The extreme capsule in humans and rethinking of the language circuitry.
ABSTRACT Experimental and imaging studies in monkeys have outlined various long association fiber pathways within the fronto-temporo-parietal region. In the present study, the trajectory of the extreme capsule (EmC) fibers has been delineated in five human subjects using DT-MRI tractography. The EmC seems to be a long association fiber pathway, which courses between the inferior frontal region and the superior temporal gyrus extending into the inferior parietal lobule. Comparison of EmC fibers with the adjacent association fiber pathway, the middle longitudinal fascicle (MdLF), in the same subjects reveals that EmC is located in a medial and rostral position relative to MdLF flanking in part the medial wall of the insula. The EmC can also be differentiated from other neighboring fiber pathways such as the external capsule, uncinate fascicle, arcuate fascicle, superior longitudinal fascicles II and III, and the inferior longitudinal fascicle. Given the location of EmC within the language zone, specifically Broca's area in the frontal lobe, and Wernicke's area in the temporal lobe and inferior parietal lobule, it is suggested that the extreme capsule could have a role in language function.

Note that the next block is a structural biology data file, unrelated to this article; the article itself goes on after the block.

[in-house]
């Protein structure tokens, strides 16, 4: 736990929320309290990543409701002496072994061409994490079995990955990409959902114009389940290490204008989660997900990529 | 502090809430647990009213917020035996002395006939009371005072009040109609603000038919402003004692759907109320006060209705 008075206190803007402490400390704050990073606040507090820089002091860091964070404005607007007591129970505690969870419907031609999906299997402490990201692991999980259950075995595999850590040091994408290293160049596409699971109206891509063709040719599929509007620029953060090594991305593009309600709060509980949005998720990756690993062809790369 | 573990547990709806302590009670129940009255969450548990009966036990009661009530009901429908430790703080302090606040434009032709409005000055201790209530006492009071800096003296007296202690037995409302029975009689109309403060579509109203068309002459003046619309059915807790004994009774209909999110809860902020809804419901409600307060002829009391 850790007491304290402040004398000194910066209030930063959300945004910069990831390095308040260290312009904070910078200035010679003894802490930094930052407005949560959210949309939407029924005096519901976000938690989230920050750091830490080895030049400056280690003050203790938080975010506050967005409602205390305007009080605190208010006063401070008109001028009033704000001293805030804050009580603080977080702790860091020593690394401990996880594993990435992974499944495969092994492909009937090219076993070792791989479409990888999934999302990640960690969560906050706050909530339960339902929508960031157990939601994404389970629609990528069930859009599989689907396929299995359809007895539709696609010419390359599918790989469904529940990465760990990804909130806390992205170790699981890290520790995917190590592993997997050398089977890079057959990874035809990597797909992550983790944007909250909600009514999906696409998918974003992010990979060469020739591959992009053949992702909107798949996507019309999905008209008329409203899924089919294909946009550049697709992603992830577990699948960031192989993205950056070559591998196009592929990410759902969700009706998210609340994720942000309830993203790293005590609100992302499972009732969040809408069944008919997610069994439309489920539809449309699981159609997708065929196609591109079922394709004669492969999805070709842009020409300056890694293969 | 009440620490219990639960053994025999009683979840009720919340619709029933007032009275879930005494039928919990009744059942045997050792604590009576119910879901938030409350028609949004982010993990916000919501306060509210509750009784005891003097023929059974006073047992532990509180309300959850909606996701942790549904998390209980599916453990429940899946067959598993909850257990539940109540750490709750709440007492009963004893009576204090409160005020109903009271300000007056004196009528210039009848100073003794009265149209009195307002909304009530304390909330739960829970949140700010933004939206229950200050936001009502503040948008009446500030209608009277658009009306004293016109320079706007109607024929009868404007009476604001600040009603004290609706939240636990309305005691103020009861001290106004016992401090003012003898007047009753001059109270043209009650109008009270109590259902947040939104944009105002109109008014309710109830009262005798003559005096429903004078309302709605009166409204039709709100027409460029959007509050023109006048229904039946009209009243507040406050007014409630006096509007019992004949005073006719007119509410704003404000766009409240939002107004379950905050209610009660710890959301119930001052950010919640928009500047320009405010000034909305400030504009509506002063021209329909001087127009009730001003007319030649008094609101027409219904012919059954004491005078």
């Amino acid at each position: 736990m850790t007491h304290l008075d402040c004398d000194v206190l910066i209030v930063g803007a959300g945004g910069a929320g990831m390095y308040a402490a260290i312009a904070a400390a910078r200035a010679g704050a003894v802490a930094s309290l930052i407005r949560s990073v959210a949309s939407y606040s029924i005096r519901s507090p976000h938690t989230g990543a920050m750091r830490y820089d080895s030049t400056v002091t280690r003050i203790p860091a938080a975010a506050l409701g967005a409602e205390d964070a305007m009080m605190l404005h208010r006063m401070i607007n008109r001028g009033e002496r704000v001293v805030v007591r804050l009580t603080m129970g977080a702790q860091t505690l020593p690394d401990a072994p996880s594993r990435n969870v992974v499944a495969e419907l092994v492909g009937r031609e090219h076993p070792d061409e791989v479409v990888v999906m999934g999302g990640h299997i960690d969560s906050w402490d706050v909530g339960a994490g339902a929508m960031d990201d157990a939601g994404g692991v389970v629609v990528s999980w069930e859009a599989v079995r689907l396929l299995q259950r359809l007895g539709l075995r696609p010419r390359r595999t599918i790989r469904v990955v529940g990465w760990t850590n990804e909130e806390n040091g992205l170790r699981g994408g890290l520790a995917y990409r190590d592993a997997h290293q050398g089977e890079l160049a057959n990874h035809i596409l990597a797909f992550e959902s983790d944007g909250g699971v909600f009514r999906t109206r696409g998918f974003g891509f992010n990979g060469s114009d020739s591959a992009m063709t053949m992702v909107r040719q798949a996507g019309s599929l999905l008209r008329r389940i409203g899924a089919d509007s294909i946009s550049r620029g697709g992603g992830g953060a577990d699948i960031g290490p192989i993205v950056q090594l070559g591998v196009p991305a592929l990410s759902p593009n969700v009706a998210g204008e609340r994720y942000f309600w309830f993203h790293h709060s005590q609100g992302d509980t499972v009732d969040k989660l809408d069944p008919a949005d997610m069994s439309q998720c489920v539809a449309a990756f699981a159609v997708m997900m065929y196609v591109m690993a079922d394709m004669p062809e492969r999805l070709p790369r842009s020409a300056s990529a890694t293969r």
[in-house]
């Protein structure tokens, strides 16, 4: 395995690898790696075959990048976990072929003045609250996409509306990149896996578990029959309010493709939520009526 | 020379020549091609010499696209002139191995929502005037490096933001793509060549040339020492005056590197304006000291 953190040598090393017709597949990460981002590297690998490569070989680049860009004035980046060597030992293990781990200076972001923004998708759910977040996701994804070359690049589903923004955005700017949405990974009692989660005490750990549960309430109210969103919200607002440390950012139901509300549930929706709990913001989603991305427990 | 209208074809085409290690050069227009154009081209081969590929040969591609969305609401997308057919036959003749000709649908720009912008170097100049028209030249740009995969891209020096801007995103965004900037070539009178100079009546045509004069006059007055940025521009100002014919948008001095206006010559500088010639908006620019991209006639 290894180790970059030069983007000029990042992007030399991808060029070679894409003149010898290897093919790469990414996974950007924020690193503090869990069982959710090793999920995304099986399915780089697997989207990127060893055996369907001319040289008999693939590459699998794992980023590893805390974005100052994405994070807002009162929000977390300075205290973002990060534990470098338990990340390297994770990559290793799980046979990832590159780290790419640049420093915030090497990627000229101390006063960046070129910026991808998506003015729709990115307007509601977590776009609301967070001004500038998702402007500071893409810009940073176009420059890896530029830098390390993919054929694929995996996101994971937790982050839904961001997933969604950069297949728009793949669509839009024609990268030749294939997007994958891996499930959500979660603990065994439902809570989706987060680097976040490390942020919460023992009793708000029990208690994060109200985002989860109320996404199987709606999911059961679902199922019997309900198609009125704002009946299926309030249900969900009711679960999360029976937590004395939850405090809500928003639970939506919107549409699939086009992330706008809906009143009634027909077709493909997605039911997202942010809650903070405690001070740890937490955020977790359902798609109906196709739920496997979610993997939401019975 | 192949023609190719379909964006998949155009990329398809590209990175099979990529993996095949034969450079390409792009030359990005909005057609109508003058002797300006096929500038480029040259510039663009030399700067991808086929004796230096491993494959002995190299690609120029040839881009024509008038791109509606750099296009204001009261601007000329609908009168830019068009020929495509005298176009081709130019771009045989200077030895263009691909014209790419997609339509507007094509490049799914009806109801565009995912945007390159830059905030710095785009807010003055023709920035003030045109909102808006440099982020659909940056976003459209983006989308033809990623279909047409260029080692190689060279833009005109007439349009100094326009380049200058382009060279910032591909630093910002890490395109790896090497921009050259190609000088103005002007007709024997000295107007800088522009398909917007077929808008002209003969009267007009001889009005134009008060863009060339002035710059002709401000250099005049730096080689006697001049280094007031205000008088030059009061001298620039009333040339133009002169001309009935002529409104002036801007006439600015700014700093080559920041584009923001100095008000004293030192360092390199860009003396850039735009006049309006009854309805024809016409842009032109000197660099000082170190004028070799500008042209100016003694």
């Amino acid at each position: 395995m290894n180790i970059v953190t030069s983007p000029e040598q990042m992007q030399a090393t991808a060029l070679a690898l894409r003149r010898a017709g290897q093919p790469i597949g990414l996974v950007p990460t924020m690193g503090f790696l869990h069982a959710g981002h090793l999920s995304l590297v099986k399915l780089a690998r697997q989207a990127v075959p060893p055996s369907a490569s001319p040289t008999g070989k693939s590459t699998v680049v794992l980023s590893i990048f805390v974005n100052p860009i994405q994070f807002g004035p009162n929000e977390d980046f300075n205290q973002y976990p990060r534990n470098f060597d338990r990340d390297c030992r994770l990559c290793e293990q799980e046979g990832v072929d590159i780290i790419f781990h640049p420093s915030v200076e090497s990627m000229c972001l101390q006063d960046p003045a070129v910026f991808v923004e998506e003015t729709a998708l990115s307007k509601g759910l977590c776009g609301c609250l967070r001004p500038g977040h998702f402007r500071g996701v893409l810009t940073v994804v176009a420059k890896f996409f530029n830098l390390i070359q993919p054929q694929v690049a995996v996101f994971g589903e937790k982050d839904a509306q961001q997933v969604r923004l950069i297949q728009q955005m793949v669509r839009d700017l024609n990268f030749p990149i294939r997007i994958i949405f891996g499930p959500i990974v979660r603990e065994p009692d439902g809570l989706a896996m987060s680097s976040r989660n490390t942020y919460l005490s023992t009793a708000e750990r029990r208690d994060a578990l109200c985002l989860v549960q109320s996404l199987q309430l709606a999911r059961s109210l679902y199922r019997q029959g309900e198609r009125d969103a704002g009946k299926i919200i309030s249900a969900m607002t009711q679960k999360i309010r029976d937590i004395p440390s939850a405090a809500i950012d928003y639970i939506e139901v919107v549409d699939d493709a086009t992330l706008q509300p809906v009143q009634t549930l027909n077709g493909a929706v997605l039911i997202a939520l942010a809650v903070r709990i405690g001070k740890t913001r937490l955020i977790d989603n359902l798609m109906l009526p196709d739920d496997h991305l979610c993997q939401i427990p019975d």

Article: The involvement of audio-motor coupling in the music-supported therapy applied to stroke patients.[show abstract] [hide abstract]
ABSTRACT: Music-supported therapy (MST) has been developed recently to improve the use of the affected upper extremity after stroke. MST uses musical instruments, an electronic piano and an electronic drum set emitting piano sounds, to retrain fine and gross movements of the paretic upper extremity. In this paper, we first describe the rationale underlying MST, and we review the previous studies conducted on acute and chronic stroke patients using this new neurorehabilitation approach. Second, we address the neural mechanisms involved in the motor movement improvements observed in acute and chronic stroke patients. Third, we provide some recent studies on the involvement of auditory-motor coupling in the MST in chronic stroke patients using functional neuroimaging. Finally, these ideas are discussed and focused on understanding the dynamics involved in the neural circuit underlying audio-motor coupling and how functional connectivity could help to explain the neuroplastic changes observed after therapy in stroke patients.Annals of the New York Academy of Sciences 04/2012; 1252:282-93. · 3.15 Impact Factor